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Wednesday, September 29, 2010

Red Kings - Diverse regional Chinese

OK, I'll admit it, it was the soup dumplings that drew us in.

Although we still have Dim Sum Garden and Sakura Mandarin providing Xiao Long Bao here in Philly, there can never be too many sources for these delicate dumplings filled with broth.

Restaurants rarely call them soup dumplings, more often they're listed on menus as steamed juicy buns or just Xiao Long Bao. Here, they're called Steamed Shanghai Juicy Dumplings. And they're good - our batch was delicate, tasty, and none stuck to the steamer or fell apart as we tried to eat them. I don't know for sure that these are made in-house, but, no matter, they're prepared carefully, and served with the requisite ginger-soy sauce.
There are a few other Shanghainese specialties on the menu, but the most interesting thing about Red Kings is that there are offerings from many regions and traditions of Chinese cooking: Shanghai, Sichuan, Fuzhou  -  there are even Thai items.  This normally worries me - a kitchen that tries to do too many things usually fails at all of them.  But from an initial sampling (admittedly, we didn't try the Thai) this place seems to be able to produce credible versions of several styles.  

That's not so unique in Philly's Chinatown: both Four Rivers and Sakura Mandarin feature  Shanghainese and Sichuan dishes and more, and do them pretty well, and now Red Kings joins that club.

If I'm seriously craving full-on Sichuan, I'll still head to Han Dynasty, but if I'm in the mood to try a variety of styles at one meal, this place will be a strong contender. 

We're always in the mood for some spicy dishes from Sichuan, so we tried their Wontons with Chili Soy. These were fairly small, and didn't include much filling, but the noodles were nicely tender, and the sauce had a subtle, but very pleasing, chili kick. They were good, I'd get them again, but if one is specifically craving this dish, the other Sichuan places in town all have solid versions.  Han Dynasty is my favorite (yes I know I need to try Yu Kee...) , but they're actually very  enjoyable at Four Rivers and Szechuan tasty House too.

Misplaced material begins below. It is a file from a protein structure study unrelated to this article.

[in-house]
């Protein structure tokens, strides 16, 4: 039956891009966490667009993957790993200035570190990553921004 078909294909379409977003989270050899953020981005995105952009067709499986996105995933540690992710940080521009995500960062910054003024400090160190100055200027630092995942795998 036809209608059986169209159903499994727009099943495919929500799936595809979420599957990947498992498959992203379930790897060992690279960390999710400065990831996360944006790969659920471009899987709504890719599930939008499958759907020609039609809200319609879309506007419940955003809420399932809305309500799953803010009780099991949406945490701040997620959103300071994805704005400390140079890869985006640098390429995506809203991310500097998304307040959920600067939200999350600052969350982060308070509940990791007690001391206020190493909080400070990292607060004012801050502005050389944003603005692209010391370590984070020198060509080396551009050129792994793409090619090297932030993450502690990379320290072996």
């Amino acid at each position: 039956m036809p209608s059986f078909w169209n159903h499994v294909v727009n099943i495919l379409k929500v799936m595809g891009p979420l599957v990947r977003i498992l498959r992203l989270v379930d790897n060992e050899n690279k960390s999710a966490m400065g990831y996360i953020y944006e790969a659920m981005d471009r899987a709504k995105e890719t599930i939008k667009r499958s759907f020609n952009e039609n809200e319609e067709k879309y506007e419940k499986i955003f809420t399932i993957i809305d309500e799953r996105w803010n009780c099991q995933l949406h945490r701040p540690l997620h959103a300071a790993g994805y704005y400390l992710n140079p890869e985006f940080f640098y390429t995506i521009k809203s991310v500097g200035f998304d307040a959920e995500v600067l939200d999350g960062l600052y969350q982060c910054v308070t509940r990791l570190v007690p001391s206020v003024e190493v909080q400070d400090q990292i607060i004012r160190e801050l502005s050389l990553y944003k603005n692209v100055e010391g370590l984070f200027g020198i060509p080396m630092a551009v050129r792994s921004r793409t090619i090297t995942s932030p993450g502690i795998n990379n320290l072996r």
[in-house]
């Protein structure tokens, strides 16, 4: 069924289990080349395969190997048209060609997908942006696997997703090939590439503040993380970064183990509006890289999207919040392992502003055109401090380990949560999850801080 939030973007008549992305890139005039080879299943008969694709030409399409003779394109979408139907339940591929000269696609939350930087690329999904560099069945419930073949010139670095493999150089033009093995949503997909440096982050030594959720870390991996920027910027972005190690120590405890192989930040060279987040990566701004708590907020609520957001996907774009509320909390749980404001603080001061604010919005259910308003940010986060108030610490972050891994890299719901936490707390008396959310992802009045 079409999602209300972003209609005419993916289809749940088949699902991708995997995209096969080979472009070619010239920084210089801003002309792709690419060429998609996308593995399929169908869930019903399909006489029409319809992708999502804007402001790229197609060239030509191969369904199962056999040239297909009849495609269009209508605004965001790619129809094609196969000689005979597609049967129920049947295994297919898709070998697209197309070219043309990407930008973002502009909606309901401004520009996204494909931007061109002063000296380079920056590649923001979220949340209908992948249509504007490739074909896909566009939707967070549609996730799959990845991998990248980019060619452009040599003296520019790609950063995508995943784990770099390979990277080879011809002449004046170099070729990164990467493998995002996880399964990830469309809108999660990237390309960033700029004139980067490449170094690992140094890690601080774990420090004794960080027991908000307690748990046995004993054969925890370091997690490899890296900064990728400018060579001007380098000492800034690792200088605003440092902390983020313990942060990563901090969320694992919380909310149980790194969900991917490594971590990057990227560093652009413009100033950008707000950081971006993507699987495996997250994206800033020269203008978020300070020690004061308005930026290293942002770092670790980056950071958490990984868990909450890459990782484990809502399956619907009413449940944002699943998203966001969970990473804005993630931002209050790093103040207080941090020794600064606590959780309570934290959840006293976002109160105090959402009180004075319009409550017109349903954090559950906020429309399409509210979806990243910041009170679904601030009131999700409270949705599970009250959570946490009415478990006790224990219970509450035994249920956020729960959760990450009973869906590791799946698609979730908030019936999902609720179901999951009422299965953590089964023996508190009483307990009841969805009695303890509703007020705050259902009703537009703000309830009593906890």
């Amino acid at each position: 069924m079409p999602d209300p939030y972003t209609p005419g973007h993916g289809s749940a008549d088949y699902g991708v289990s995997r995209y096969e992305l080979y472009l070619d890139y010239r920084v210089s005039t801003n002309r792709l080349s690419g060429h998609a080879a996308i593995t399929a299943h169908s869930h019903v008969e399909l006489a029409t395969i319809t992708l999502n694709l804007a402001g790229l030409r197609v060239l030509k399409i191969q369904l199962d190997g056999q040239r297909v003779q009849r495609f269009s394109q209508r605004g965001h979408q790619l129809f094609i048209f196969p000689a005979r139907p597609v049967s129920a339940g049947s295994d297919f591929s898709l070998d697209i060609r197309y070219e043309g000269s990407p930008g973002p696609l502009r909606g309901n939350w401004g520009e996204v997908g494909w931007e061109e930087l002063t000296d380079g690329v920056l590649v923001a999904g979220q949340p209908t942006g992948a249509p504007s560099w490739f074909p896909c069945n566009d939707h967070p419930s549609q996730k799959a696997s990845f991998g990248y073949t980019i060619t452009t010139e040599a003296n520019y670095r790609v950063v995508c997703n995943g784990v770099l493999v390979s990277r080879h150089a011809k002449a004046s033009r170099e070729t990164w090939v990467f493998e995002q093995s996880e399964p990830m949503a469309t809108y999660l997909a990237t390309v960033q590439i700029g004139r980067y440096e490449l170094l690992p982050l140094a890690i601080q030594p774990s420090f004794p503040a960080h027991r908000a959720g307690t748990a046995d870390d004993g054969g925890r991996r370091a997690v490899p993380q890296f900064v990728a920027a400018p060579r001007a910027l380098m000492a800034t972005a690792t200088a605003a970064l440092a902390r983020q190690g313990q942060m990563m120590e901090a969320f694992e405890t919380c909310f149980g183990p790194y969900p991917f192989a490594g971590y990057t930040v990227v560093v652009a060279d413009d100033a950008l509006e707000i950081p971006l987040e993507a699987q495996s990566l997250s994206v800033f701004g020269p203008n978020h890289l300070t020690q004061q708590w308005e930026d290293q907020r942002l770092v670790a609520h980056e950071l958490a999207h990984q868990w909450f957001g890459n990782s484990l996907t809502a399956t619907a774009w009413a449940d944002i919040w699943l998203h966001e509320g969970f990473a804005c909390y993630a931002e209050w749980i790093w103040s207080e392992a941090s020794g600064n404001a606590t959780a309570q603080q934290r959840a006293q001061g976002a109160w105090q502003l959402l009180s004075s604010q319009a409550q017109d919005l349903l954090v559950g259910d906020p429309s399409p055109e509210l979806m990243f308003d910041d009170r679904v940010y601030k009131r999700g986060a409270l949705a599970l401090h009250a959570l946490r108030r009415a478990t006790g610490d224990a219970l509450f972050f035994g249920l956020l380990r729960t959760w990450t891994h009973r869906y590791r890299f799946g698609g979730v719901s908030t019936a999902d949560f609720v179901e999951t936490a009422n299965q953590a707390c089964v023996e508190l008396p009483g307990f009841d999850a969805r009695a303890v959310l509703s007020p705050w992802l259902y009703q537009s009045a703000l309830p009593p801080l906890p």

Staying in that Sichuan zone, we sampled the Lamb with Cumin. This is not as hot, or as fully-encrusted with spices as most versions I've had,  but that subtlety allowed the lamb flavor to shine through in a more pronounced way. The meat was very tender and juicy, all in all a more subtle and elegant version than we're used to, but a nice variation.
 
Heading back to the Shanghai influence, we also ordered the Rice Cakes with Pork and Pickled. We're not sure whether that last word was supposed to be pickles, or if they left-off the word  vegetables from the name, but in fact it was a stir-fry of the chewy, noodle-like rice cakes, with plenty of shredded pork and a bit of sour vegetable.  I could have gone for a little more of the sour, crunchy note, but I often think that with rice cake dishes. 

While surveying Shanghai eating, one really ought to try the Dong Po Rou. It's been a challenge to get this dish in Philly restaurants: it involves a complicated and time-consuming preparation, and often requires ordering ahead, if a place even makes it at all. But Red Kings has it on their regular menu, and they seem to have an ample supply of the rich pork belly, slowly braised in a sweet sauce. It's served with steamed buns, allowing one to make pork belly sandwiches that have origins that stretch much further back than the current craze.  For some reason they only brought us two buns, but I suspect we could have asked for more. It's a delicious dish, but a fatty one, so you might want to split this between a few people (although we witnessed a middle aged Chinese gentleman come in and order one for himself... )

 

Despite that pile of food, we had a craving for ribs, so we asked our waiter which ones were the best (there are about 4 different preparations on their menu.)  He recommended the Wu Xi ribs, which were in fact very delicious, but a little too similar to the Dong Po Rou. In the future I'd get one or the other at any one dinner, but they're both quite good.

We barely scratched the surface of their very large menu, so we're looking forward to heading back and trying more.  Stay tuned for updates!  And yes, we'll even try the Thai food, even though I remain very skeptical about that...

They keep fairly late hours: they open at 11am  every day, and don't close until 11pm weeknights;  midnight on Friday and Saturday, 10pm on Sunday.

Service was very friendly and helpful, and the place itself, although small, is attractive and well-maintained.


Red Kings
933 Race Street
215-351-5388

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3 comments:

  1. Sorry I missed out, looks good!

    ReplyDelete
  2. I might be going tomorrow for brunch...

    ReplyDelete